Thursday, December 6, 2012

Keep it Simple

I've struggled with my weight off and on since college.  I was always super active in high school and my freshman and sophomore years in college but after that I guess life happened.

After my second shoulder surgery in 2001 I decided that I wanted to get healthy.  I got a personal trainer and that's what eventually got me started running and of course my eventual marathon.  I got into great shape and lost a lot of weight.  I lost even more after my then husband confessed to having an affair... that kind of news tends to make you lose your appetite.

How much weight did I lose?  I don't know.  My personal trainer told me to stay away from the scale because I was doing a lot of strength training.  And because he knew a little bit about my past disordered eating issues he also knew that not losing fast or even gaining weight due to added muscle would not be good for me.  That was one of the smartest things he told me to do.  So I never knew exactly how much I lost; I just knew that I felt better, I dropped several sizes in my clothes, and I looked better too. :)

Because I was so successful with that, I'm going with that plan again.  Can I tell you how freeing it is to not have to worry about a number on a scale??  I've been tempted a few times out of curiosity but overall, I really don't care.

As for the food I'm eating, I had an anaphylactic reaction this past spring and ended up in the ICU.  The only thing my allergist has been able to figure out is that I'm highly allergic to almost everything environmental and something cross-reacted with a food I ate; most likely mold + a vegetable.  So I cook 95% of our food from scratch... no nasty preservatives, high fructose corn syrup, and I know exactly what is going into the meals we eat.

Lots of vegetables, chicken, fish, lean beef, and whole grains.  Am I counting calories?  Nope.  I'm eating more vegetables than meat, I'm watching my portions, I stop eating when I'm full... not stuffed.  I'm drinking lots of water and green tea.  And lastly, I'm trying to cut out my kid's size Dr. Pepper that I drink every few days with lunch.  I love Dr. Pepper!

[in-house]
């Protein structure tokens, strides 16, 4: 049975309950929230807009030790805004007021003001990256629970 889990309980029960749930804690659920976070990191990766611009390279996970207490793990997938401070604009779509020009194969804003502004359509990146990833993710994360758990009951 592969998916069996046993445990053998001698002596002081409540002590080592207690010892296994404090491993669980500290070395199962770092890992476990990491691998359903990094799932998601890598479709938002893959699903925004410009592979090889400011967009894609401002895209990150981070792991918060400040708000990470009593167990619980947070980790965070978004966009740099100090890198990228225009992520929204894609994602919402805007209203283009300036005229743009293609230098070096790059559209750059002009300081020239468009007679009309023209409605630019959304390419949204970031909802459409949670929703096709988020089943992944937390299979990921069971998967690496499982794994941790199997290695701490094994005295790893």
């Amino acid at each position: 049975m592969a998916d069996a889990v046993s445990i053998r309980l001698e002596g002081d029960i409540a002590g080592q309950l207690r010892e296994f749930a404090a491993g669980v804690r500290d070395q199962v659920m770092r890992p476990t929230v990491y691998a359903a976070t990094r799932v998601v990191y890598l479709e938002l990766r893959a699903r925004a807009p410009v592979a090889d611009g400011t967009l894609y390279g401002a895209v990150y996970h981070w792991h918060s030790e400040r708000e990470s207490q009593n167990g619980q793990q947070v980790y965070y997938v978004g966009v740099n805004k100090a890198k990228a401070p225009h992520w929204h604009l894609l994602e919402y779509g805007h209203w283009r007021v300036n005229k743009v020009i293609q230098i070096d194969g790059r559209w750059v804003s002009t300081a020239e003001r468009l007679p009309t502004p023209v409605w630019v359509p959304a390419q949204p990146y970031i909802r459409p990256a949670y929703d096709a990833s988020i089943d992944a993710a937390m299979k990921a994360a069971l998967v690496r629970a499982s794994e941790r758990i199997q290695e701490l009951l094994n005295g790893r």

I used to log every single thing I ate in an app.  That was a double-edged sword.  The good was that I was able to see what I was eating; the bad was that I obsessed about what I was eating too.

So I'm trying to keep it as simple as possible.  No scale, working out/running consistently, and eating real food... all these things have made my life my easier even without solid numbers to keep track of.  I suppose some people might hate this method but it works for me. :)

1 comment:

  1. Okay seriously, this is getting weird.

    You are *in my brain*.

    Counting calories is really not the best plan when you have a history with anorexia. I tried logging my food a few times over the last several years and did well with the *weight loss*, but ended up doing a lot of weird back end calculation in order to get the most bulk for the least caloric intake. As a result I could feel how protein starved I was. My mouth would literally water at the smell of meat, even if it was just someone walking past with chicken flavored ramen. Eventually it became obvious that it was not the best approach for me.

    Denying myself I got DOWN, it's nourishing myself that I needed to work on.

    I'm doing much better with this whole "eat real food and then work it off appropriately" approach. I probably eat a bit too much dairy, but I am trying to stay away from the ridiculous triple cream stuff and it seems to be working (we'll see when I get my most recent round of annual bloodwork back I suppose).

    I am checking the scale occasionally but I'm not really following it because my clothes are working much better as a metric. I'm also enjoying seeing the muscle going back onto my frame and I am pretty ok with the idea that with muscle comes weight.